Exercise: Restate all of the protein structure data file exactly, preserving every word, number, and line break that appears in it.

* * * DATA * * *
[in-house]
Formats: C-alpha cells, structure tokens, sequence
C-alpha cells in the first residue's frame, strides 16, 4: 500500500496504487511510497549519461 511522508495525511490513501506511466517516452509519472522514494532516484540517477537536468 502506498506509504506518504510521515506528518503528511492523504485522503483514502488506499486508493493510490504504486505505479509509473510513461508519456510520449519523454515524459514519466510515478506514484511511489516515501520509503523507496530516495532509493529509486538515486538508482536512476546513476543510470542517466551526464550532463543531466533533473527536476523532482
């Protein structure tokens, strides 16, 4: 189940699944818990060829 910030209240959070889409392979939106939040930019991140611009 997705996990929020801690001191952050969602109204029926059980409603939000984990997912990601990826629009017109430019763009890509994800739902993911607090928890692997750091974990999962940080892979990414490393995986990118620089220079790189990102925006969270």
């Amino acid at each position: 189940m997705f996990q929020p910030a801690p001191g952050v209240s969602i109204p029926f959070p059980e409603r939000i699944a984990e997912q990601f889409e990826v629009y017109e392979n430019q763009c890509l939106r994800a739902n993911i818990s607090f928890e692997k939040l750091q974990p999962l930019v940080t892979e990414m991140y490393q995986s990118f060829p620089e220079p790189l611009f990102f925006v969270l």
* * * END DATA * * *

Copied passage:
[in-house]
Formats: C-alpha cells, structure tokens, sequence
C-alpha cells in the first residue's frame, strides 16, 4: 500500500496504487511510497549519461 511522508495525511490513501506511466517516452509519472522514494532516484540517477537536468 502506498506509504506518504510521515506528518503528511492523504485522503483514502488506499486508493493510490504504486505505479509509473510513461508519456510520449519523454515524459514519466510515478506514484511511489516515501520509503523507496530516495532509493529509486538515486538508482536512476546513476543510470542517466551526464550532463543531466533533473527536476523532482
């Protein structure tokens, strides 16, 4: 189940699944818990060829 910030209240959070889409392979939106939040930019991140611009 997705996990929020801690001191952050969602109204029926059980409603939000984990997912990601990826629009017109430019763009890509994800739902993911607090928890692997750091974990999962940080892979990414490393995986990118620089220079790189990102925006969270």
């Amino acid at each position: 189940m997705f996990q929020p910030a801690p001191g952050v209240s969602i109204p029926f959070p059980e409603r939000i699944a984990e997912q990601f889409e990826v629009y017109e392979n430019q763009c890509l939106r994800a739902n993911i818990s607090f928890e692997k939040l750091q974990p999962l930019v940080t892979e990414m991140y490393q995986s990118f060829p620089e220079p790189l611009f990102f925006v969270l």